A group of Israeli journalists recently managed to smuggle a hand gun made with a 3D printer into the Knesset and even point the weapon at Prime Minister Benjamin Netanyahu from a distance of only 10 yards (meters).
The reporters were from Israel's Channel 10 News. One of the weekly technology shows, they demonstrated how the gun had been made with a simple 3D printer and polymer plastic sheets, all of which can be purchased online.
Detailed instructions on how to print and assemble the gun are available online for free, after first being posted by Texas-based start-up Defense Distributed.
The reporters said they had no problem smuggling the gun past the Knesset security checkpoint, after which they took it into a Knesset Internal Affairs Committee hearing. Later, the gun was taken into a ceremony where Netanyahu was speaking. Seated just a few rows from the prime minister, the reporter quietly took out the gun and pointed it at him.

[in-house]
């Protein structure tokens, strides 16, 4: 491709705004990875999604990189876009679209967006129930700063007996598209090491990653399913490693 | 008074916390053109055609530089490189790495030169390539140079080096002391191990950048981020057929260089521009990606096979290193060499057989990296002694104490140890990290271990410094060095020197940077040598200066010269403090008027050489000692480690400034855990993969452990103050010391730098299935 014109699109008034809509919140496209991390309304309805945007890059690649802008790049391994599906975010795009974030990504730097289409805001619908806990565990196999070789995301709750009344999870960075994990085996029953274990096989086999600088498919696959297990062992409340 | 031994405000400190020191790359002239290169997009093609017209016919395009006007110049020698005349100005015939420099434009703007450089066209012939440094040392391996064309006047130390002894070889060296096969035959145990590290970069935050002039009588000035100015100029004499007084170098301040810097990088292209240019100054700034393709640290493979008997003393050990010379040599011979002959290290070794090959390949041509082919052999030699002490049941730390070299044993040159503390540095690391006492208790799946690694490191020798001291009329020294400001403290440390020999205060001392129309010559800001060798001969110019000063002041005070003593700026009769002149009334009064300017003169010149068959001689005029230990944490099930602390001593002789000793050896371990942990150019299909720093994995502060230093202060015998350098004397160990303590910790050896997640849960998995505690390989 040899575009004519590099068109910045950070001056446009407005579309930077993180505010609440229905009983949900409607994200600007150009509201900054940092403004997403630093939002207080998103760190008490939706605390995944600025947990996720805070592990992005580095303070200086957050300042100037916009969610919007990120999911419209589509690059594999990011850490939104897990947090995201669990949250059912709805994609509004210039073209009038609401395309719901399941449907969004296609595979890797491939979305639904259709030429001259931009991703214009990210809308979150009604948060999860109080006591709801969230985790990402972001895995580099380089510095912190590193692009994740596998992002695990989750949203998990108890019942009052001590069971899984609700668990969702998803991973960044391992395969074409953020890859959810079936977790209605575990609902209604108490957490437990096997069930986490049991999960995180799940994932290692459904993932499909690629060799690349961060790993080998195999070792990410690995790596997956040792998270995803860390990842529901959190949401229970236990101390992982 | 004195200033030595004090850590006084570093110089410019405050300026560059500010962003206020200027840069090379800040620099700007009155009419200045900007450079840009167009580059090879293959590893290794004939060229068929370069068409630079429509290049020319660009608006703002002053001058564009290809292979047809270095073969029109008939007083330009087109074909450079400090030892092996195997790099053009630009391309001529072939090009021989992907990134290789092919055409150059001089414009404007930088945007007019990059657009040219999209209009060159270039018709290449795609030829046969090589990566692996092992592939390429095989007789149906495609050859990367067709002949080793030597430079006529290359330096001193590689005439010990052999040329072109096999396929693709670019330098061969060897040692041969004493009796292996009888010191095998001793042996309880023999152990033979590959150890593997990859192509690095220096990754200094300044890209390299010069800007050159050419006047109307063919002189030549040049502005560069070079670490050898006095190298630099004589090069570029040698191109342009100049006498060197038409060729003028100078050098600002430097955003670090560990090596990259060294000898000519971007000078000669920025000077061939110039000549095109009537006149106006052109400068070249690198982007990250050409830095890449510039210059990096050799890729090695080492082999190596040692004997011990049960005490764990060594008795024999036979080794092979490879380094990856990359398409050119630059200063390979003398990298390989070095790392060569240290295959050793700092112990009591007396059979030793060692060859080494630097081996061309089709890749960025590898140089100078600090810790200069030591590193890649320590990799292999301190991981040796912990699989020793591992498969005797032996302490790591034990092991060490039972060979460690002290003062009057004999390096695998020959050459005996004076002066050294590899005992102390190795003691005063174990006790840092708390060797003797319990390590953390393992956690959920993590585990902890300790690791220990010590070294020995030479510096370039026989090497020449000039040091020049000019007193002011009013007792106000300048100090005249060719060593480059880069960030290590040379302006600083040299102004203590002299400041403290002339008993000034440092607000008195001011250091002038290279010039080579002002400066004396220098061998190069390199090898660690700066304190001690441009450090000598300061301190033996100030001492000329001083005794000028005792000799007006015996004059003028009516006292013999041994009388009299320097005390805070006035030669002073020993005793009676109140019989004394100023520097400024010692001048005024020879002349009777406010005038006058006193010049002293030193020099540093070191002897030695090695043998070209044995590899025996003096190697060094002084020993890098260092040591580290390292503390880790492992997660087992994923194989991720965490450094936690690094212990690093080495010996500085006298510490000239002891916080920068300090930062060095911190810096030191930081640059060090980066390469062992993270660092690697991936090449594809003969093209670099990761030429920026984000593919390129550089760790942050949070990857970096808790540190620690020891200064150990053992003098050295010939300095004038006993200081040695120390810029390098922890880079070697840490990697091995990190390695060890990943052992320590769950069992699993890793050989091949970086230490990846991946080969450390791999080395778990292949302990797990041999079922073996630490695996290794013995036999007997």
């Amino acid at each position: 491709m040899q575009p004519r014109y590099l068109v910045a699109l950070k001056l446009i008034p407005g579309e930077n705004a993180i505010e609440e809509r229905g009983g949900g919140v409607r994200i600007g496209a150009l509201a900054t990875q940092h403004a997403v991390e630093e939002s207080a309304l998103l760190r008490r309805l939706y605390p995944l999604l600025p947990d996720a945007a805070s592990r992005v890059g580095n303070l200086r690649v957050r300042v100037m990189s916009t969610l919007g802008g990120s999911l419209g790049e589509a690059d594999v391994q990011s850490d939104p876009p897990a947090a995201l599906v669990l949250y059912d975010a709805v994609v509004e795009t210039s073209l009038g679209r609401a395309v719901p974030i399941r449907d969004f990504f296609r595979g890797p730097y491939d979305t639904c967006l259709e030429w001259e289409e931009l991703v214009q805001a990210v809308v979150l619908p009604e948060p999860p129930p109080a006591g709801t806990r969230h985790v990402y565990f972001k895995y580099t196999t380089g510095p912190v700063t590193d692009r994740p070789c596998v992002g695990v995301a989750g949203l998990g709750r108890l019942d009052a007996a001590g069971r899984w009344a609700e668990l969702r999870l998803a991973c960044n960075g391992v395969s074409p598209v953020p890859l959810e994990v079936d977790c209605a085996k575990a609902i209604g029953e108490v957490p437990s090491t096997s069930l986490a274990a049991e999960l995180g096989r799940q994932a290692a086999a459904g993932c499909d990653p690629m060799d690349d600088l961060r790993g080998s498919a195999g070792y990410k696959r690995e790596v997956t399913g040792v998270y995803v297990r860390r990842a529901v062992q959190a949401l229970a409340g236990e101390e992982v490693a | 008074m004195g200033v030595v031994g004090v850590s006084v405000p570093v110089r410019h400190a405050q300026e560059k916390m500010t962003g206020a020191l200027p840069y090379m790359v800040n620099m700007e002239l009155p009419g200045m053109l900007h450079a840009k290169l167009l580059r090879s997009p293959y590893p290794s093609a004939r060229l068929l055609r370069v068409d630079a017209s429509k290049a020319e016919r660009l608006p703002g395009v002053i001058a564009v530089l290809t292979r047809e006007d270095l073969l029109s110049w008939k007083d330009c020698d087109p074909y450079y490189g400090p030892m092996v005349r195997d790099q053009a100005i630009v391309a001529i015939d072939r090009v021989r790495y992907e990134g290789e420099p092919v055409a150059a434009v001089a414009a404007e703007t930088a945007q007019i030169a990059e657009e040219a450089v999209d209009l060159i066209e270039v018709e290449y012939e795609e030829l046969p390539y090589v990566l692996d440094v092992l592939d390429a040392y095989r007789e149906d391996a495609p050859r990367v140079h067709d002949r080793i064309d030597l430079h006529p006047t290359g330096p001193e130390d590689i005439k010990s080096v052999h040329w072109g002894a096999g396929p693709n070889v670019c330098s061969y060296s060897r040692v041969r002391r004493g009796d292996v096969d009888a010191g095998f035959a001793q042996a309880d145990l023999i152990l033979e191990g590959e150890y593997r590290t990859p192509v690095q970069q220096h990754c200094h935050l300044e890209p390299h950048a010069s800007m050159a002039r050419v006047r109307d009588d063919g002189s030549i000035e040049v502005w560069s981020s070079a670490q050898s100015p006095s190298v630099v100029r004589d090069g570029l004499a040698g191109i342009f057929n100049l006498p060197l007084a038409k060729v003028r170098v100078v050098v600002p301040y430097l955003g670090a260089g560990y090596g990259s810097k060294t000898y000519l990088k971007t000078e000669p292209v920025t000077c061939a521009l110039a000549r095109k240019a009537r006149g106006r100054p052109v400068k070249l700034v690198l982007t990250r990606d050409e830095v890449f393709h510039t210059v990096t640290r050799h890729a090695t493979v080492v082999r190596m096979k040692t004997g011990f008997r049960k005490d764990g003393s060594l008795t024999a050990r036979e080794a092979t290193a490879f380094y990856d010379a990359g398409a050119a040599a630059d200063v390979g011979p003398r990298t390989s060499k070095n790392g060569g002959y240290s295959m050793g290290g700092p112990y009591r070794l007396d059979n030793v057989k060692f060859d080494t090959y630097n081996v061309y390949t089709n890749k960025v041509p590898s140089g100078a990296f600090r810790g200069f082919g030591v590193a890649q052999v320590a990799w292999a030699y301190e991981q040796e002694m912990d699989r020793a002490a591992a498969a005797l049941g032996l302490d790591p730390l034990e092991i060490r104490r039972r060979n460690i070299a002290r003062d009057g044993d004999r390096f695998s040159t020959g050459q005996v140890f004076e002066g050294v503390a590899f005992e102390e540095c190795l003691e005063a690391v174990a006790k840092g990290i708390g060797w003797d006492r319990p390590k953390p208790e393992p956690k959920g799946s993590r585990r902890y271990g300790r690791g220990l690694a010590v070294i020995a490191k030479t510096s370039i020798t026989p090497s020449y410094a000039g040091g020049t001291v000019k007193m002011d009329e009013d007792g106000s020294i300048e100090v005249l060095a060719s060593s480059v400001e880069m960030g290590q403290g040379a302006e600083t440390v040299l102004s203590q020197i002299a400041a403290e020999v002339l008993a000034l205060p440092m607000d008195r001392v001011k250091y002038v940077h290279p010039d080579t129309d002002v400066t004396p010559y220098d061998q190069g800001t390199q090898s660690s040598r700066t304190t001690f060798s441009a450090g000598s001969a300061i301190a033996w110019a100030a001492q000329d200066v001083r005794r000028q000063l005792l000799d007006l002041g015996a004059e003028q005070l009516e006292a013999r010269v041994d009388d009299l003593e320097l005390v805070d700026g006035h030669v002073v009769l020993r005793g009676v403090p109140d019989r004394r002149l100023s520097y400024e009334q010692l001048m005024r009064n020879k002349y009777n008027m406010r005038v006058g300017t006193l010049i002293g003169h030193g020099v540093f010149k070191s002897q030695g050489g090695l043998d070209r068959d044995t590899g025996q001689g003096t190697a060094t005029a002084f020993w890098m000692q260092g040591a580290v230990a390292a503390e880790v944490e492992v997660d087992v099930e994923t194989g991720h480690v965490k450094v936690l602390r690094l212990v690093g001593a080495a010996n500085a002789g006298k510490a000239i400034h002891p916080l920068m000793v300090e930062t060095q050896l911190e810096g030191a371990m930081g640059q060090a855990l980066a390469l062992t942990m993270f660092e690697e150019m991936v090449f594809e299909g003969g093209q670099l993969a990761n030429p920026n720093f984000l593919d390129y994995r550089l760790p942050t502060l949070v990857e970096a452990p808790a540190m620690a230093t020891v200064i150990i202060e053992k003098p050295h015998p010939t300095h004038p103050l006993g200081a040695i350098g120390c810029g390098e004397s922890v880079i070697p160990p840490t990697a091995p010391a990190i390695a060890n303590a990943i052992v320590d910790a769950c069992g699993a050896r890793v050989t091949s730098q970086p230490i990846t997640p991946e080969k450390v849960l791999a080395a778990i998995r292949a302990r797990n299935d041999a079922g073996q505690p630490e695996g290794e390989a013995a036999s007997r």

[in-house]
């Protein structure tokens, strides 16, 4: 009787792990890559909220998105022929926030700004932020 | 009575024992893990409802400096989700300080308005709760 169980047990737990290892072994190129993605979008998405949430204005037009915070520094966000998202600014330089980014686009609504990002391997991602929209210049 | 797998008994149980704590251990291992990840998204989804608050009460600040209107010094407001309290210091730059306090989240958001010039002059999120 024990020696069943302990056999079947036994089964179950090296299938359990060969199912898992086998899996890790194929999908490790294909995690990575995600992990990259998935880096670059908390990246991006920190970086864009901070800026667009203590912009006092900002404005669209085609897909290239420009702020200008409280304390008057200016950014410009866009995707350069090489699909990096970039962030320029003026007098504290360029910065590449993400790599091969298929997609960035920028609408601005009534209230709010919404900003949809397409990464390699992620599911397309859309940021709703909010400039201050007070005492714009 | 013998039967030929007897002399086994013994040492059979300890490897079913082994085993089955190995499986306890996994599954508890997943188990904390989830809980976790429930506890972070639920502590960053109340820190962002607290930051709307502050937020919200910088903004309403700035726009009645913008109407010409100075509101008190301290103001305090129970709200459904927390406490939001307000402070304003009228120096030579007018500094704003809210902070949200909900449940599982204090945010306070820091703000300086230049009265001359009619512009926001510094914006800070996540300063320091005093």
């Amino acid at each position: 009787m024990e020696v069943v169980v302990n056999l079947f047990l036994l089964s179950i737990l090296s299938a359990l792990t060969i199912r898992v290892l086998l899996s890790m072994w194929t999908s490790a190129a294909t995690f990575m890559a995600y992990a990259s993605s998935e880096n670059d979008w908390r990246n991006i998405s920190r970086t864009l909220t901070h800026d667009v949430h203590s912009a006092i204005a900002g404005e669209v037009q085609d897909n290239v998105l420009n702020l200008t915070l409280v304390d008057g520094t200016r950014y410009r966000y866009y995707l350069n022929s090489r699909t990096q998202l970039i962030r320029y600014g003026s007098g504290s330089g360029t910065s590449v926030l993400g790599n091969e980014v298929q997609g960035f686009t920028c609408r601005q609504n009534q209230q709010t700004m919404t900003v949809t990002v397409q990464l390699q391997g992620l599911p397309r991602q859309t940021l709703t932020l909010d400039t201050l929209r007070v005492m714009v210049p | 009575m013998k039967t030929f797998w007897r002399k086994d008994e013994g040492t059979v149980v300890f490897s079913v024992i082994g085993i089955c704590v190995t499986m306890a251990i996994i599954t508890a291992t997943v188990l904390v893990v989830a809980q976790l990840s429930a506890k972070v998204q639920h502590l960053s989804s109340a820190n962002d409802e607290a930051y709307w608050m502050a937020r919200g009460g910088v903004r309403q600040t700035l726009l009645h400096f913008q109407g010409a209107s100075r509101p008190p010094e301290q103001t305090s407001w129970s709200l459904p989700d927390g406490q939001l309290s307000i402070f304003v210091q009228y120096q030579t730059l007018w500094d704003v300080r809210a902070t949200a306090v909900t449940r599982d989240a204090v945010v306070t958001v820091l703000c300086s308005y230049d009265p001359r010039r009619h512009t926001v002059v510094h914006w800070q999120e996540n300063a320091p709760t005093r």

Israeli security officials were not impressed by the journalists' stunt, but agreed that the new threat of printable plastic guns is worrying, noting that there are currently hundreds of 3D printers in Israel. The devices can be purchased locally for just $2,000.
Were terrorists to begin to make use of this new technology, many of Israel's current security measures at public venues could become obsolete.